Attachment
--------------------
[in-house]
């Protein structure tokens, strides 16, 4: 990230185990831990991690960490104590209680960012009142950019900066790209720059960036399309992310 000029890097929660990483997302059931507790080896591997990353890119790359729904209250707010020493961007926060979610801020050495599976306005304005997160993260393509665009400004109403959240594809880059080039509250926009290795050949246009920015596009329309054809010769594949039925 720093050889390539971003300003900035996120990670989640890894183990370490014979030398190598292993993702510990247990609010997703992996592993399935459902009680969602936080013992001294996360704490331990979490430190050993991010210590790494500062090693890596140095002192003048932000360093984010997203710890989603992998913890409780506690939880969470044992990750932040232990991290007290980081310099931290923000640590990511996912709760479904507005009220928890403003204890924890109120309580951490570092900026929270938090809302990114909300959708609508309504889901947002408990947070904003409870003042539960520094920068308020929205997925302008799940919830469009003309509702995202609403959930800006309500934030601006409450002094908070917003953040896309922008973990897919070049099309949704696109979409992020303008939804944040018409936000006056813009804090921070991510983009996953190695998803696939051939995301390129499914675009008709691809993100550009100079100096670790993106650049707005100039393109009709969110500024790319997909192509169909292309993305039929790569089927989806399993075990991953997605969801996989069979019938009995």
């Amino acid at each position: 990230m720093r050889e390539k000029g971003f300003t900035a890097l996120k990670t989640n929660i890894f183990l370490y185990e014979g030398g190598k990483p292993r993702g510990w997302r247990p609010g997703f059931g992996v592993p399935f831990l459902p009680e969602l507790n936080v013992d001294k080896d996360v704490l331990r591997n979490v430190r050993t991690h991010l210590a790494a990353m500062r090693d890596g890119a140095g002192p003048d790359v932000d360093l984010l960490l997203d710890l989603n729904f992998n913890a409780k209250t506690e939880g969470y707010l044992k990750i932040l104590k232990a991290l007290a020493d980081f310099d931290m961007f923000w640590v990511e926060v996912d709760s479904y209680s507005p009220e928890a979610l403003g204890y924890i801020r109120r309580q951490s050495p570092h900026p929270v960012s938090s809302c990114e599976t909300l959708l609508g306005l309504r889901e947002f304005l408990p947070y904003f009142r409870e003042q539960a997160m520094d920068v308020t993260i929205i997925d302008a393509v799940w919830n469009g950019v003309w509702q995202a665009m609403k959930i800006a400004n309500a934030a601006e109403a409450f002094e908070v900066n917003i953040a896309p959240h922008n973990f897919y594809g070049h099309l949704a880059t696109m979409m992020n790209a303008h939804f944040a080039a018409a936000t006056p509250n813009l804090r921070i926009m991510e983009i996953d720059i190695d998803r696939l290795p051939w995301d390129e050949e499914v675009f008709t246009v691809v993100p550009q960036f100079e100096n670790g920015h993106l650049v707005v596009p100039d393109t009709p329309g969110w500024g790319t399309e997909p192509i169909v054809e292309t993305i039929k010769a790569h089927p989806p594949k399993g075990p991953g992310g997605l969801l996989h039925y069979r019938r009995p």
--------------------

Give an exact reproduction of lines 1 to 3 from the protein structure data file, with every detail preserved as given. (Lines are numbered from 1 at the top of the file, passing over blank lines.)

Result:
[in-house]
């Protein structure tokens, strides 16, 4: 990230185990831990991690960490104590209680960012009142950019900066790209720059960036399309992310 000029890097929660990483997302059931507790080896591997990353890119790359729904209250707010020493961007926060979610801020050495599976306005304005997160993260393509665009400004109403959240594809880059080039509250926009290795050949246009920015596009329309054809010769594949039925 720093050889390539971003300003900035996120990670989640890894183990370490014979030398190598292993993702510990247990609010997703992996592993399935459902009680969602936080013992001294996360704490331990979490430190050993991010210590790494500062090693890596140095002192003048932000360093984010997203710890989603992998913890409780506690939880969470044992990750932040232990991290007290980081310099931290923000640590990511996912709760479904507005009220928890403003204890924890109120309580951490570092900026929270938090809302990114909300959708609508309504889901947002408990947070904003409870003042539960520094920068308020929205997925302008799940919830469009003309509702995202609403959930800006309500934030601006409450002094908070917003953040896309922008973990897919070049099309949704696109979409992020303008939804944040018409936000006056813009804090921070991510983009996953190695998803696939051939995301390129499914675009008709691809993100550009100079100096670790993106650049707005100039393109009709969110500024790319997909192509169909292309993305039929790569089927989806399993075990991953997605969801996989069979019938009995």
């Amino acid at each position: 990230m720093r050889e390539k000029g971003f300003t900035a890097l996120k990670t989640n929660i890894f183990l370490y185990e014979g030398g190598k990483p292993r993702g510990w997302r247990p609010g997703f059931g992996v592993p399935f831990l459902p009680e969602l507790n936080v013992d001294k080896d996360v704490l331990r591997n979490v430190r050993t991690h991010l210590a790494a990353m500062r090693d890596g890119a140095g002192p003048d790359v932000d360093l984010l960490l997203d710890l989603n729904f992998n913890a409780k209250t506690e939880g969470y707010l044992k990750i932040l104590k232990a991290l007290a020493d980081f310099d931290m961007f923000w640590v990511e926060v996912d709760s479904y209680s507005p009220e928890a979610l403003g204890y924890i801020r109120r309580q951490s050495p570092h900026p929270v960012s938090s809302c990114e599976t909300l959708l609508g306005l309504r889901e947002f304005l408990p947070y904003f009142r409870e003042q539960a997160m520094d920068v308020t993260i929205i997925d302008a393509v799940w919830n469009g950019v003309w509702q995202a665009m609403k959930i800006a400004n309500a934030a601006e109403a409450f002094e908070v900066n917003i953040a896309p959240h922008n973990f897919y594809g070049h099309l949704a880059t696109m979409m992020n790209a303008h939804f944040a080039a018409a936000t006056p509250n813009l804090r921070i926009m991510e983009i996953d720059i190695d998803r696939l290795p051939w995301d390129e050949e499914v675009f008709t246009v691809v993100p550009q960036f100079e100096n670790g920015h993106l650049v707005v596009p100039d393109t009709p329309g969110w500024g790319t399309e997909p192509i169909v054809e292309t993305i039929k010769a790569h089927p989806p594949k399993g075990p991953g992310g997605l969801l996989h039925y069979r019938r009995p």